Reports that controversial former tennis player Margaret Court will be honoured with Australia’s highest honour – the Companion of the Order of Australia, has invited a fierce backlash from the LGBTQI community and allies.
Court , who has won 24 Grand Slam titles, was previously awarded the Member of the Order of the British Empire (MBE) in 1967 and Officer of the Order of Australia (AO) in 2007. Since her retirement from tennis , Court, has been a minister with the Pentecostal Church. Court preaches at Perth’s Margaret Court Ministries, that she founded, and now uses the title ‘Reverend’. Courthas been criticised for making abhorrent comments about conversion practices, against the LGBTQI community and in opposition of same sex marriage.
Scott Morrison and Daniel Andrews: Opposing Views
Prime Minister Scott Morrison when asked about the decision that Court will be honoured with the award on Australia Day, termed the reports as “speculative”. Morrison told reporters that he could not comment on an award “that is done through an independent process that hasn’t been announced or I have no official knowledge of those things.”
Victorian Premier Daniel Andrews, however, did not hold back and called out Court for her “disgraceful, bigoted” views. Andrews, when asked by the media at a press conference about the award for Court, said he did not support honouring the player.
“I do not support that. You know my views on a whole range of issues. I’m being honest with you, I do not support that.
“I don’t believe that she has views that accord with the vast majority of people across our nation that see people particularly from the LGBTIQ community as equal and deserving of dignity, respect and safety. I don’t believe she shares those views and I don’t believe she should be honoured because of that.”
“I’m quite sick of talking about that person every summer… We finish up having this discussion in one form or another every single summer. I would prefer not to be giving oxygen to some of those views,” the Victorian Premier said.
Later he reiterated his views on Twitter: “I don’t want to give this person’s disgraceful, bigoted views any oxygen. But when others insist on rewarding them with this country’s highest honour – I think it’s worth saying again. Grand Slam wins don’t give you some right to spew hatred and create division. Nothing does.”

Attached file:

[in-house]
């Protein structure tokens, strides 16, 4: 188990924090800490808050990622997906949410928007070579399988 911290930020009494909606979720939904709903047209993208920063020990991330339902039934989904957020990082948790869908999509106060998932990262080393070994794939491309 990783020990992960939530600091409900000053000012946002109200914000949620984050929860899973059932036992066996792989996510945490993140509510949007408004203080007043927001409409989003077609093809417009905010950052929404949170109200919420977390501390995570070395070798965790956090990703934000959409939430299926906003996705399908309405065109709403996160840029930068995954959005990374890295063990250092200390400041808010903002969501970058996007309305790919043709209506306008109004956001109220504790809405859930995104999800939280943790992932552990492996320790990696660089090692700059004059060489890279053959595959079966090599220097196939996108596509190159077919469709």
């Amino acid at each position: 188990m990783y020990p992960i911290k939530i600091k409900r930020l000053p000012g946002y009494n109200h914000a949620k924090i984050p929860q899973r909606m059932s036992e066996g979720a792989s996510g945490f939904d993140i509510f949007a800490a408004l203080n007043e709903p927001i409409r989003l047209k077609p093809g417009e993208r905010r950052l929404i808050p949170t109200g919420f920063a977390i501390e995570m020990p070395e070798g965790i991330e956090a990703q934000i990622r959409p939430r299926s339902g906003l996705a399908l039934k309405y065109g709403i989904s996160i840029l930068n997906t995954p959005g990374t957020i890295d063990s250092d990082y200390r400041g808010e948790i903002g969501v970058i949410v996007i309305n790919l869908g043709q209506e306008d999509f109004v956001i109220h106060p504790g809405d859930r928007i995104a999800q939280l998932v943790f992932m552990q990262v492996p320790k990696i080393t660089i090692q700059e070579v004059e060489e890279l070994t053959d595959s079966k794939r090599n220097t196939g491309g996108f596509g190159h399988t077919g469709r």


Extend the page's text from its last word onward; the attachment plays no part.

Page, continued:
I don't want to give this person's disgraceful, bigoted views any oxygen.
But when others insist on rewarding them with this country's highest honour – I think it's worth saying again:
Grand Slam wins don't give you some right to spew hatred and create division.
— Dan Andrews (@DanielAndrewsMP) January 22, 2021
Australia Day Honour For Margaret Court
The news about the award for Court was first broken by Melbourne-based writer and broadcaster Justin Smith. He said that the decision to give her this honour puts “humanity at large and Australia in reverse.”
Margaret Court is going to be honoured on Australia Day. With our highest honour. She shouldn’t, and we need to have the debate before it happens.
Have a read. pic.twitter.com/hFsJ8UOXyz
— Justin Smith (@justinsmithword) January 21, 2021
Court Has A History of Homophobia & Transphobia
Sydney-based academic and historian Garry Wotherspoon questioned Australia’s highest honour for someone like Court who has promoted hate speech against the community.
“Court is set for promotion to Companion of the Order of Australia (AC). And yet this is someone who issues hate speech against the LGBTQI communities,” Wotherspoon told Star Observer.
Wotherspoon who has chronicled the city of Sydney and Australia’s gay community, pointed out that Court has a history of anti-gay and anti-trans rhetoric.
In 2017, during the national vote on same-sex marriages, Court said that marriage equality would end Christmas and that she would boycott Qantas for the organisation’s support for same-sex marriages. That same year she went on to allegedly compare the LGBTQI community to Hitler and falsely suggest that people were gay because of childhood abuse.
Last year, Court made transphobic comments against trans children and trans athletes.
Wotherspoon referred to Court’s ABC interview where she played the victim card by claiming she was being persecuted for what the Bible says about things.
“I look forward to Mrs Court’s views on the banking industry. Her Bible says that money should not be lent at interest, but I haven’t heard her condemn the various banks… yet,” quipped Wotherspoon.
‘Rename Margaret Court Arena’
The news about the honour for Court was “disturbing” said Melbourne-based human rights activist and podcaster Antek Benedyka. Benedyka identifies as gender queer and is part of the campaign seeking the renaming of Melbourne’s Margaret Court Arena. The online campaign ‘Court Out, Love All‘ has asked Tennis Australia to rename the arena after three-time Australian Open winner Evonne Goolagong or just ‘Love All’.
Last year it was reported that Court and her husband had used their Pentecostal Church in Perth to set up a consulate for the Republic of Burundi. The Burundi regime has persecuted LGBTQI people, has been accused of torturing, using sexual violence against those opposing it, and carrying out summary executions.
“What’s happened with this award is really, not appropriate… We are talking about somebody who has associated with war criminals, because they don’t like LGBTQI people. We should not be honouring people who have openly disrespected and disenfranchised people. It is quite disturbing really,” said Benedyka indicating that the campaign to rename the Margaret Court arena will intensify as the Australian Open is set to commence in Melbourne from February 8, 2021.
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